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Fetal acidosis, 2-chloroprocaine, and epidural anesthesia for cesarean section

  • Elliot H. Philipson
    Correspondence
    Reprint requests: Elliot H. Philipson, M.D., Department of Obstetrics and Gynecology, 3395 Scranton Road, Cleveland, OH 44109.
    Affiliations
    Department of Obstetrics and Gynecology Cleveland Metropolitan General Hospital/Case Western Reserve University Cleveland, Ohio, USA.

    the Perinatal Clinical Research Center, Cleveland Metropolitan General Hospital/Case Western Reserve University Cleveland, Ohio, USA.
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  • Betty R. Kuhnert
    Affiliations
    Department of Obstetrics and Gynecology Cleveland Metropolitan General Hospital/Case Western Reserve University Cleveland, Ohio, USA.

    the Perinatal Clinical Research Center, Cleveland Metropolitan General Hospital/Case Western Reserve University Cleveland, Ohio, USA.
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  • Carol D. Syracuse
    Affiliations
    Department of Obstetrics and Gynecology Cleveland Metropolitan General Hospital/Case Western Reserve University Cleveland, Ohio, USA.

    the Perinatal Clinical Research Center, Cleveland Metropolitan General Hospital/Case Western Reserve University Cleveland, Ohio, USA.
    Search for articles by this author
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      Abstract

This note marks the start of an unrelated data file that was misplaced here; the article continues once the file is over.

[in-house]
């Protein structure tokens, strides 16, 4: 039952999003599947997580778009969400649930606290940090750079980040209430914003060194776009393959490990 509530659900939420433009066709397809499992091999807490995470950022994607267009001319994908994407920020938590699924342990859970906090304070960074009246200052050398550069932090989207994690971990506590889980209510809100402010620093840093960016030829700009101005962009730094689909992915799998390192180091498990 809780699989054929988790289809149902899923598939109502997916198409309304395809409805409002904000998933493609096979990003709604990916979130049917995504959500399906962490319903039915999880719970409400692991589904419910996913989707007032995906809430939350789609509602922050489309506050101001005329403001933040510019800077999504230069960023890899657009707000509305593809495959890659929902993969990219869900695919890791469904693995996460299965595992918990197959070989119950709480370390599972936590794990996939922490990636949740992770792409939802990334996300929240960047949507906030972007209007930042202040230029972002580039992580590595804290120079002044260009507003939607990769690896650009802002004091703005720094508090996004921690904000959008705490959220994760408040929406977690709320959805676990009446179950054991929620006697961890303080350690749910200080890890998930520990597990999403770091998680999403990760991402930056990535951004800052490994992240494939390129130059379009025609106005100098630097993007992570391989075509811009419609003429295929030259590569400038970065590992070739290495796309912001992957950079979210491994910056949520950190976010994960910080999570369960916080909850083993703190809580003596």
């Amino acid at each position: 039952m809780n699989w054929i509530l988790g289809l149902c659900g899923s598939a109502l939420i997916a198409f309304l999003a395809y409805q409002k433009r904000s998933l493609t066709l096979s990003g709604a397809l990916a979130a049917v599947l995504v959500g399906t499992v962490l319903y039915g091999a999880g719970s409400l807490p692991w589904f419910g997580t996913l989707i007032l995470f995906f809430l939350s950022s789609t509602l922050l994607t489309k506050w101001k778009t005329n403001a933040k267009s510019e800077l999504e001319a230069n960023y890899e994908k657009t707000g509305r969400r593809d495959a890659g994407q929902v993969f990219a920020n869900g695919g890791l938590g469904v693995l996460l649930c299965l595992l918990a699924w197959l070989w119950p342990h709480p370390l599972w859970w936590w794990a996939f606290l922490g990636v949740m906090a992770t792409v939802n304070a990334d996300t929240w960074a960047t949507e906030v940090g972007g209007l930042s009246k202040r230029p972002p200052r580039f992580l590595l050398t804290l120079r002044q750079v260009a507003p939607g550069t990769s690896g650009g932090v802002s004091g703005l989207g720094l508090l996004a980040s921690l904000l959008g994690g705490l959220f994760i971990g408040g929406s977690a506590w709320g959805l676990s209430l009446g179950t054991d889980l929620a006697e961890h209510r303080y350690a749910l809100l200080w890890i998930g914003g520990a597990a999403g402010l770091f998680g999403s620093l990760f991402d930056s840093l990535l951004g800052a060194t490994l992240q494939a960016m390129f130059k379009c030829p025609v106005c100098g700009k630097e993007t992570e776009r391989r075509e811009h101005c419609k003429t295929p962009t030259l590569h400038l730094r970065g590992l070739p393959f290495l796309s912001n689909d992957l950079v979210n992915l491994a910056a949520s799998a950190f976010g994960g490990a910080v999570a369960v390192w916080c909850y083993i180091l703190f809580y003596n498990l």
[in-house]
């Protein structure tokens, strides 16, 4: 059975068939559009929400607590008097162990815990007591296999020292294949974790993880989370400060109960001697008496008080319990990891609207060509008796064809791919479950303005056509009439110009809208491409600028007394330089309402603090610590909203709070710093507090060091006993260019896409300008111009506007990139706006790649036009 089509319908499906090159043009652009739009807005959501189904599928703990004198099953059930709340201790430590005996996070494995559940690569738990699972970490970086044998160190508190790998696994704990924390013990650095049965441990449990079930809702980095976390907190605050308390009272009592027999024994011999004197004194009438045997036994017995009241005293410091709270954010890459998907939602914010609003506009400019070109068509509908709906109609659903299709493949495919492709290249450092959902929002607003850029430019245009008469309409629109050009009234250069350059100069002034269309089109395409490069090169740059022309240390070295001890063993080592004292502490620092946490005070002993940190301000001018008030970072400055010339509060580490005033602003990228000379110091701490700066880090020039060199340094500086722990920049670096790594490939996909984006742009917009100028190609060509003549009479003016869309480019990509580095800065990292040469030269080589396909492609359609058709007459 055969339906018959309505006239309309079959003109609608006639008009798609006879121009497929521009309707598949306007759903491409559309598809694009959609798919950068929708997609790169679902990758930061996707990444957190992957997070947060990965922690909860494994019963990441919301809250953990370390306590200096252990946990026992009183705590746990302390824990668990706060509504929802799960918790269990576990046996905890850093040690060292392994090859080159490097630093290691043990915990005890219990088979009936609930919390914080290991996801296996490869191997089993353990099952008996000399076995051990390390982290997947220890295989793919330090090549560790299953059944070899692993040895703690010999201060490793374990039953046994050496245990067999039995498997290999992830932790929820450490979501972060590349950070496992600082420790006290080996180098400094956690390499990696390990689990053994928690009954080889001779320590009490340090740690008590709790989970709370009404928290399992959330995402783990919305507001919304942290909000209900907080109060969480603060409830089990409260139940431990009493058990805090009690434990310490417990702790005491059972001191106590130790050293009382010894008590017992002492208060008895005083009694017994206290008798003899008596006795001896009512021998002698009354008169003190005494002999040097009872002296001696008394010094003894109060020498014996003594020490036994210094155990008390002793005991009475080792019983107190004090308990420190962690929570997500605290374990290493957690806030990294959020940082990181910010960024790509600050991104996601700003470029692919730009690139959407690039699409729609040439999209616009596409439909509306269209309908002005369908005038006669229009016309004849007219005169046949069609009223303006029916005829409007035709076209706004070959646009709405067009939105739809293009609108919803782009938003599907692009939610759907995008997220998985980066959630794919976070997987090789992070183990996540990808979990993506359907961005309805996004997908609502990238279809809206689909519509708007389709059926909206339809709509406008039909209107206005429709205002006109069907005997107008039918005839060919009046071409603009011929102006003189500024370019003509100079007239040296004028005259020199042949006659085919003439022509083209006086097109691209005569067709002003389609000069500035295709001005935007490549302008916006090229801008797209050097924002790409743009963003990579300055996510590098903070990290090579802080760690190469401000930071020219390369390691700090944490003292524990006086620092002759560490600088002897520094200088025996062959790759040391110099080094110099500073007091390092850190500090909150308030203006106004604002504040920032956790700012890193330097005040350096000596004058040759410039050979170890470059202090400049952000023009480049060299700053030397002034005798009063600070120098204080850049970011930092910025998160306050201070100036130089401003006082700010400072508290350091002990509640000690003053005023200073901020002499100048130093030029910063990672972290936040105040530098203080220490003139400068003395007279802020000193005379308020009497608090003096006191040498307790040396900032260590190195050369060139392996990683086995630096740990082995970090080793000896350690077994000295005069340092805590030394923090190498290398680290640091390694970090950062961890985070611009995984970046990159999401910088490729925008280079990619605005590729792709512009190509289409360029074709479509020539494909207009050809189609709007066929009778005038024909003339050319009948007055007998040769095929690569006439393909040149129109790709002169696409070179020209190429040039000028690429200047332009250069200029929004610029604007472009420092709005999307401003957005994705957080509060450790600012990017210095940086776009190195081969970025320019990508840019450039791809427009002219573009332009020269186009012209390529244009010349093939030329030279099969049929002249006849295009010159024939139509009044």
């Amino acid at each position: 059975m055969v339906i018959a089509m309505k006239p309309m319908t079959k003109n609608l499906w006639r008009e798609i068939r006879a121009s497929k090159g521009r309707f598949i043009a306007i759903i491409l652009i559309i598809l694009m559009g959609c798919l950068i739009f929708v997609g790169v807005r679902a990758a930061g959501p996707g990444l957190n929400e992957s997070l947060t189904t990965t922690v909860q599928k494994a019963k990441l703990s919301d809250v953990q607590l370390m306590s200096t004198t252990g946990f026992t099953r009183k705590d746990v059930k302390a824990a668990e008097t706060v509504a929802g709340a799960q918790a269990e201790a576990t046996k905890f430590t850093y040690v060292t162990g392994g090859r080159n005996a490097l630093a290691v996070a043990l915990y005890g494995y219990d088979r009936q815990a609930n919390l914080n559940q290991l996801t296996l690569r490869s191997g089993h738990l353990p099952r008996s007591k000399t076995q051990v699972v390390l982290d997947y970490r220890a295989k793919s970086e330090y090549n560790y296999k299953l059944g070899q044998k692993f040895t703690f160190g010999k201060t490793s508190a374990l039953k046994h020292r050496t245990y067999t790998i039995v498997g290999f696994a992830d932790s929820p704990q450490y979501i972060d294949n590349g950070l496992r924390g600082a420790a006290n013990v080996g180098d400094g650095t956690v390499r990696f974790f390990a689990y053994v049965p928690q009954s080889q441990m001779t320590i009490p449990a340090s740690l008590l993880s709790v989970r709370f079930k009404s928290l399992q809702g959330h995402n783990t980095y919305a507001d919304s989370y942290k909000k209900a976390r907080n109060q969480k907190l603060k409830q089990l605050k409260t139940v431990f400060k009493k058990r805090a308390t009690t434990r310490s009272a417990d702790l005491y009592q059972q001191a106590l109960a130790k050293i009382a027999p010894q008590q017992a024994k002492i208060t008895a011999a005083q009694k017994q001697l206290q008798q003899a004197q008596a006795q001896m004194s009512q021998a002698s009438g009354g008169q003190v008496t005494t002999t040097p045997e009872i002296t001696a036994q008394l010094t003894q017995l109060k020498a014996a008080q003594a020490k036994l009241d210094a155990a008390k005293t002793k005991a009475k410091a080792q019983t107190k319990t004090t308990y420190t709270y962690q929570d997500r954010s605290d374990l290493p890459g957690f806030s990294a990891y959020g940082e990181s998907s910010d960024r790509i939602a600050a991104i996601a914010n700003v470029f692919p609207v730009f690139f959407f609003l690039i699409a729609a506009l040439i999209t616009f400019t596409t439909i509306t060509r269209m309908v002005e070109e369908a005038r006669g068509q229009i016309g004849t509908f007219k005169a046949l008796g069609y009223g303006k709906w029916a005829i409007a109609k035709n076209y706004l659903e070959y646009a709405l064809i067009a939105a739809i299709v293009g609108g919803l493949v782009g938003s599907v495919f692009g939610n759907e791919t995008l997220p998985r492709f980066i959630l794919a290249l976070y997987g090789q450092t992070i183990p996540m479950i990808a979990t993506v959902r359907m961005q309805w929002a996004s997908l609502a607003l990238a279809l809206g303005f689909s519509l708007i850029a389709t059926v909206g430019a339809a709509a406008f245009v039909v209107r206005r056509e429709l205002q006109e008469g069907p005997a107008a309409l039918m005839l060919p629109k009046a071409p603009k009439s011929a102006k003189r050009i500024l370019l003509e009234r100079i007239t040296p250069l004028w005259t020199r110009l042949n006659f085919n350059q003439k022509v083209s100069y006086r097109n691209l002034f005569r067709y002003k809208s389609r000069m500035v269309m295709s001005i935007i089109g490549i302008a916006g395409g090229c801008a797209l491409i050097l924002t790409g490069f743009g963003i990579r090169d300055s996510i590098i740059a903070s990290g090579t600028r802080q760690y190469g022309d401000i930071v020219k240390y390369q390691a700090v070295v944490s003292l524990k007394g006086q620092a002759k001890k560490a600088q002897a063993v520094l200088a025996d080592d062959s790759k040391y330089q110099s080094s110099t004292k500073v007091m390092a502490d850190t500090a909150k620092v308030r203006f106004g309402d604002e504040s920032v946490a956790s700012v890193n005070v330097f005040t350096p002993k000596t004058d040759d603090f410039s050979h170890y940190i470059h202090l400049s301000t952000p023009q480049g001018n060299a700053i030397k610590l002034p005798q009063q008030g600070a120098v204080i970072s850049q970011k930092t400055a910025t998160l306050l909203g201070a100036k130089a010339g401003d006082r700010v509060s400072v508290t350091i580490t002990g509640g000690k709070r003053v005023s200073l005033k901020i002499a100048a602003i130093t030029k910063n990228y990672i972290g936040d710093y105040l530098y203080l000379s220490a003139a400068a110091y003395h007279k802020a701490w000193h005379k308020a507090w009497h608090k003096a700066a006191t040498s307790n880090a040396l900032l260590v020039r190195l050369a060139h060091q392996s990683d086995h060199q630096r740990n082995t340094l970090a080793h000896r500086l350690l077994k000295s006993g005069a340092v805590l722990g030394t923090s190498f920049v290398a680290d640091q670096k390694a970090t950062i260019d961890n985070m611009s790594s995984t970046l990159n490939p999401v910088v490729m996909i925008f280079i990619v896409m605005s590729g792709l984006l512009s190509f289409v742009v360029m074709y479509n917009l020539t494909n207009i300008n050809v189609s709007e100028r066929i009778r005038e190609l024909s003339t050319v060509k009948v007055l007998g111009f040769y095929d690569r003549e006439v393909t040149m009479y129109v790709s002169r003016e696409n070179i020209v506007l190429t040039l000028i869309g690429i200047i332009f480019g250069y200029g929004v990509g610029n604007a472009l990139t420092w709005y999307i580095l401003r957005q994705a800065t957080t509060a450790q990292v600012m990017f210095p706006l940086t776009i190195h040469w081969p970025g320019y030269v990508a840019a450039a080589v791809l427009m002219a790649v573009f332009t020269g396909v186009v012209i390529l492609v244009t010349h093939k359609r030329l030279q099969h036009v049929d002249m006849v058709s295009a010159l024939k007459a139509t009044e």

Amide-linked local anesthetic agents, such as lidocaine and bupivacaine, can become “trapped” in their ionized forms on the fetal side of the placenta, and therefore their net transfer across the placenta is increased. An ester-linked local anesthetic agent, 2-chloroprocaine, is rapidly metabolized, and placental transfer is limited. Since the metabolism of 2-chloroprocaine by fetal plasma is slower than in maternal plasma, the potential for ion trapping exists. The purpose of this study was to determine the disposition of 2-chloroprocaine and its metabolite, chloroaminobenzoic acid, in relation to the umbilical cord vein pH at delivery, and specifically, to determine whether ion trapping exists. Epidural anesthesia with 2-chloroprocaine was administered to 44 women at term prior to cesarean section. At delivery the levels of 2-chloroprocaine and chloroaminobenzoic acid in maternal plasma and umbilical cord vein were quantitated. Neonates were divided into two groups based on the umbilical cord vein pH at delivery. Ten of the 44 patients delivered neonates with a pH <-7.25 (acidotic group) while 34 delivered neonates with a pH >7.25 (nonacidotic group). The mean umbilical cord vein pH in the acidotic and nonacidotic groups was 7.22 ± 0.03 and 7.32 ± 0.03, respectively (p < 0.001). There were also no differences between the groups in maternal and neonatal clinical characteristics or in the total dose of 2-chloroprocaine administered or the drug-to-delivery interval. The pharmacologic results did not demonstrate a statistical difference in the concentration of 2-chloroprocaine or chloroaminobenzoic acid in the maternal vein or umbilical cord vein at delivery between the two groups. Thus the results of this study demonstrate that placental transfer of 2-chloroprocaine is not influenced by fetal acidosis. Therefore these data suggest that 2-chloroprocaine may be the drug of choice when fetal acidosis or distress is anticipated.

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